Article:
Auction Brokers Represent You, Not the Auctioneer

  • 6 years ago
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Auctioneers are not all the same. Just as Doctors and Lawyers have different levels of experience and different areas of specialty, so do Auctioneers. Some Auctioneers have considerable experience, while others are fresh out of Auction School. Most Auctioneers are generalists; others are experts or specialists in a particular area. Some Auctioneers have an excellent reputation and a strong following of loyal customers, others are struggling to stay in business. Most Auctioneers are honest, some are not.

And if you select the wrong Auctioneer to handle your consignment, your decision could cost you dearly.

That's where an "Auction Broker" comes in. The difference between an "Insurance Agent" and an "Insurance Broker" is that the Insurance "Agent" represents one and only one company, whereas the Insurance "Broker" represents several companies, and is able to shop your business around with several companies in order to locate the best company, and to obtain the best rate, for your particular needs.

The same is true of an "Auction Broker". Whereas an "Auctioneer" represents one and only one Auction Company (their own), an "Auction Broker" represents several different Auction Companies and can steer your consignment to the Auction Company best suited to handle what you have to sell. This is extremely important because the key to getting the most amount of money for what you are selling at Auction is to locate the best Auctioneer for what you have. And the Auction Broker is often the best person to help you accomplish that.

Most Auction transactions involve signing a contract with the Auctioneer. That contract will specify important points such as the commission and fees involved, when you will get paid, standard terms and conditions of sale, etc.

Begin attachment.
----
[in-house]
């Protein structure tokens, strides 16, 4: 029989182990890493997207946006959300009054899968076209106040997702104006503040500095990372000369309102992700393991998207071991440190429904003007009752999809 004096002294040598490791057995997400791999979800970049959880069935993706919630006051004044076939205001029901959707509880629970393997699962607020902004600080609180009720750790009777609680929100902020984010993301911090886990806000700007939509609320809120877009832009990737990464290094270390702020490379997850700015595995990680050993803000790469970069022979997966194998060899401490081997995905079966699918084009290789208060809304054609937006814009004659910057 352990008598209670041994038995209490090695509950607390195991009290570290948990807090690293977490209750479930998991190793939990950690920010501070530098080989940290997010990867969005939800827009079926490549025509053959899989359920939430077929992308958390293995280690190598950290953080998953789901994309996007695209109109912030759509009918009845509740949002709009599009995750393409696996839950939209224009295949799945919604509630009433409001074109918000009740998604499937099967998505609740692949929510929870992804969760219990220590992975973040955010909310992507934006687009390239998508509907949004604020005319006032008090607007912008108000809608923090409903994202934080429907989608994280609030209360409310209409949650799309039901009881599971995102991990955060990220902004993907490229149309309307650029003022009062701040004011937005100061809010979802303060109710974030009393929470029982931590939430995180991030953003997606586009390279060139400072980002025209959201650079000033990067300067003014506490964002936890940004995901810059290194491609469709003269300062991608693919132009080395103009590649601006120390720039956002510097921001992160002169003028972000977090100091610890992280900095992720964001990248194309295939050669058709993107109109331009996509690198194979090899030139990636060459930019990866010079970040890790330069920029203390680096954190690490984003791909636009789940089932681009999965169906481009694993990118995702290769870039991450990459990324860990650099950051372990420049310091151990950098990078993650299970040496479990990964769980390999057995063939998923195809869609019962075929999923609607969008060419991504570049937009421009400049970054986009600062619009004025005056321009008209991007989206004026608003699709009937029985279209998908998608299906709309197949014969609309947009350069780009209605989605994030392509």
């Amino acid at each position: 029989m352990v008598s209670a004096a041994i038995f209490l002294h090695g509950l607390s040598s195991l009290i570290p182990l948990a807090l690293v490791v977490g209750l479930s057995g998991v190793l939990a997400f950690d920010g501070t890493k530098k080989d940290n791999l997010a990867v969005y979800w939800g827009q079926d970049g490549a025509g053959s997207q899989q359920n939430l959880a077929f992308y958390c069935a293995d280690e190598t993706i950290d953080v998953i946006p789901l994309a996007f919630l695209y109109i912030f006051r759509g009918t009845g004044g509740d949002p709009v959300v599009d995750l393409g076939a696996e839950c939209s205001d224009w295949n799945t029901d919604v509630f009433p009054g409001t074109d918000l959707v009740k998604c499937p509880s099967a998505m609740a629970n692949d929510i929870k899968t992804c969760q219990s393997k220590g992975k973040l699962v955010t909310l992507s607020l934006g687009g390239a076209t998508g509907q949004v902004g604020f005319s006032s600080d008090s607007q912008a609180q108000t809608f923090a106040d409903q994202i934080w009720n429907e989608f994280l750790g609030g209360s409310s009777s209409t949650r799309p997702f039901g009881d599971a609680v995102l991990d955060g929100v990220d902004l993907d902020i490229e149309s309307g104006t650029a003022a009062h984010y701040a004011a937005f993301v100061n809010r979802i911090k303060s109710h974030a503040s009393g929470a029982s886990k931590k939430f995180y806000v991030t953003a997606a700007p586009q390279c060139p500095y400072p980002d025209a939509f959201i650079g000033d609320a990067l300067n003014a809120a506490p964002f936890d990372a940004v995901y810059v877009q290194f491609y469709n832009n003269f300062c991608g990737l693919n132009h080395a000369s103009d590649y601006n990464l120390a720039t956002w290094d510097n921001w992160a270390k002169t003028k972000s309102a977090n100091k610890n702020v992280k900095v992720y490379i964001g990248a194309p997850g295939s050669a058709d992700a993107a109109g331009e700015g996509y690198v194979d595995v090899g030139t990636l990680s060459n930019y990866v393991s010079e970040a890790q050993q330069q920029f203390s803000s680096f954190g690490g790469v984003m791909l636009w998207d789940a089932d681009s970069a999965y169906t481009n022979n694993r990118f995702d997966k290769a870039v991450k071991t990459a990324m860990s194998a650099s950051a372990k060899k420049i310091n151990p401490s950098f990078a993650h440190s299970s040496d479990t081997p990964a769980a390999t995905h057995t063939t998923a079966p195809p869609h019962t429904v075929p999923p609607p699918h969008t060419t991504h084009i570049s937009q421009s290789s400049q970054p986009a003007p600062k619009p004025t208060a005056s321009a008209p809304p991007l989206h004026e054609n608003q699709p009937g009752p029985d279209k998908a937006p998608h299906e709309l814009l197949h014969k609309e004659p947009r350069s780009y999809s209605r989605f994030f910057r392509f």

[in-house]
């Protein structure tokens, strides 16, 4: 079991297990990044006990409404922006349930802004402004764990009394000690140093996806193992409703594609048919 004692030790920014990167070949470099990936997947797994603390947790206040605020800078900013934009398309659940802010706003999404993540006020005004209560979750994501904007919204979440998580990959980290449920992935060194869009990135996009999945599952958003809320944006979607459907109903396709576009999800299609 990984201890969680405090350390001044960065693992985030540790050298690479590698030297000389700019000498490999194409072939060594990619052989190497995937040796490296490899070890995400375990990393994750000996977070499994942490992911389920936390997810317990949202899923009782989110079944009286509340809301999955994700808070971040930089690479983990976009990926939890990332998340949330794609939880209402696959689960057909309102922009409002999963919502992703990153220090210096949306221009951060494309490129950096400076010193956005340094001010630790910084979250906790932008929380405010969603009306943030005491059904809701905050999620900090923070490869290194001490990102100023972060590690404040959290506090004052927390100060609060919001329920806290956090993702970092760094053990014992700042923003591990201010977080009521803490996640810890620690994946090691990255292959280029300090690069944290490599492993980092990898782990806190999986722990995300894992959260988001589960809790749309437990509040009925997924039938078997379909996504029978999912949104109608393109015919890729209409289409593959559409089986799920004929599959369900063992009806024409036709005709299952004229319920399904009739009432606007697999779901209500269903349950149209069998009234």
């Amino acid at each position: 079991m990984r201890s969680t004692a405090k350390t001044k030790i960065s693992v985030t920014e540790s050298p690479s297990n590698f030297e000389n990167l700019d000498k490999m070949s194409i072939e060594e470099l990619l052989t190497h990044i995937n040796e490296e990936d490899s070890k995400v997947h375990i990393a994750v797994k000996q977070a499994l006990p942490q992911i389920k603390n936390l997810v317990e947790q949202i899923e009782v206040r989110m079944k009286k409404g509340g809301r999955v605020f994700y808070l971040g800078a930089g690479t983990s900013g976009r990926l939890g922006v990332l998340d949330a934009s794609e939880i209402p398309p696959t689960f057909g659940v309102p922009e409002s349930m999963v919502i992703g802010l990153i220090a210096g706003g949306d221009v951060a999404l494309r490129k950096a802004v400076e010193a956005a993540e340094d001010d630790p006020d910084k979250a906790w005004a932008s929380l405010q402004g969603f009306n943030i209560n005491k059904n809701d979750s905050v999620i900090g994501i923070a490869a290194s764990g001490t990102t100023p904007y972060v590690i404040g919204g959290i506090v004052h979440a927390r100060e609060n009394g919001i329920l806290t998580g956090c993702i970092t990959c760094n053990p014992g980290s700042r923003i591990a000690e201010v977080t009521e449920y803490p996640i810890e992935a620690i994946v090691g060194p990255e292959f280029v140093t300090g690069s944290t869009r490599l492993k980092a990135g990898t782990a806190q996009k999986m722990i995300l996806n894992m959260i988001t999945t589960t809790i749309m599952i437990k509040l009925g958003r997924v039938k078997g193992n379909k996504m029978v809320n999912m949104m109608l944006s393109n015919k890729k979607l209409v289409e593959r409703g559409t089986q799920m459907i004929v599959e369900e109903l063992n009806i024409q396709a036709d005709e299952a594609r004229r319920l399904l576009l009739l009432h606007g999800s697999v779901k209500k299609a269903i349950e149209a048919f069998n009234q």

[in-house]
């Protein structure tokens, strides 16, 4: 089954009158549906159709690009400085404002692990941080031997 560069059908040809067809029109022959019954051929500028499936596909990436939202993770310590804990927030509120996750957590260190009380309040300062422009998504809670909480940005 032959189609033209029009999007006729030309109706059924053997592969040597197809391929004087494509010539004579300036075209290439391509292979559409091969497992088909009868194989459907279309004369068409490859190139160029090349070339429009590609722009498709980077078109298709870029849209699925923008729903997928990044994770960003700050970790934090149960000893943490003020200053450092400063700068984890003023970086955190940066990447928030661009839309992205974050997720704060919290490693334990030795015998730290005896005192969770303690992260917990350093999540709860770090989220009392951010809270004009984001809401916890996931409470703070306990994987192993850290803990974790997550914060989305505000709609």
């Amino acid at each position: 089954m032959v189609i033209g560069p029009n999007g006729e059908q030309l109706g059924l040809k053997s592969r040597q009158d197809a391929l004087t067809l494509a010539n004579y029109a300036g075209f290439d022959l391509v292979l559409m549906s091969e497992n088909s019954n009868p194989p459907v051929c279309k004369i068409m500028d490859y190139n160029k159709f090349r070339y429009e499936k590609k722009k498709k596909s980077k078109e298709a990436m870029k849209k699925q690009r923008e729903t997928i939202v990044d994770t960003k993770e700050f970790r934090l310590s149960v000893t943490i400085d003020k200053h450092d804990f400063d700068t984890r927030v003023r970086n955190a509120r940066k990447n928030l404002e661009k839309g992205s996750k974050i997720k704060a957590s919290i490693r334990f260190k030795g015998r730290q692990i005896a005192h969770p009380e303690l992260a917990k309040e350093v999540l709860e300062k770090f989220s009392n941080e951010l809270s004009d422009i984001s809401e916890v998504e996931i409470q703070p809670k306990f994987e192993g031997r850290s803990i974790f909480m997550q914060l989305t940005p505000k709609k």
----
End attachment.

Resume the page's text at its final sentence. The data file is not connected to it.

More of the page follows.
All Auctioneers are going to charge you a "Commission". That commission will normally be a percentage of what they sell for you. For example, if your consignment sells for $10,000, and your flat rate commission is 20%, you will receive $8,000, while the Auctioneer keeps $2,000 to cover his/her staffing, advertising, administrative, and other expenses...and hopefully their profit.

If you are unable to deliver your merchandise to the Auctioneer, most will charge you to pack it and transport it to Auction. And occasionally other fees such as photography fees, listing fees, Internet fees, and other charges may apply.

In exchange for these fees you are, in effect, "renting" the following from the Auctioneer:
• The Auctioneer's Name and Reputation.
• The Auctioneer's Place of Business.
• The Auctioneer's Years of Experience.
• The Auctioneer's Expertise in the commodities you are selling.
• The Auctioneer's Marketing and Promotional Ability.
• The Auctioneer's Mailing List and Contacts.
• The Auctioneer's Knowledge of Potential Buyers for what you are selling.

So the key to getting the most amount of money when selling at Auction is to locate the best Auctioneer for what you have to sell. As an extreme example, you wouldn't want to sell your Tools through a Doll Auctioneer, because there would be few, if any, Tool buyers attending a Doll Auction. And you wouldn't want to sell your Doll Collection at a Tool Auction for the same reason.

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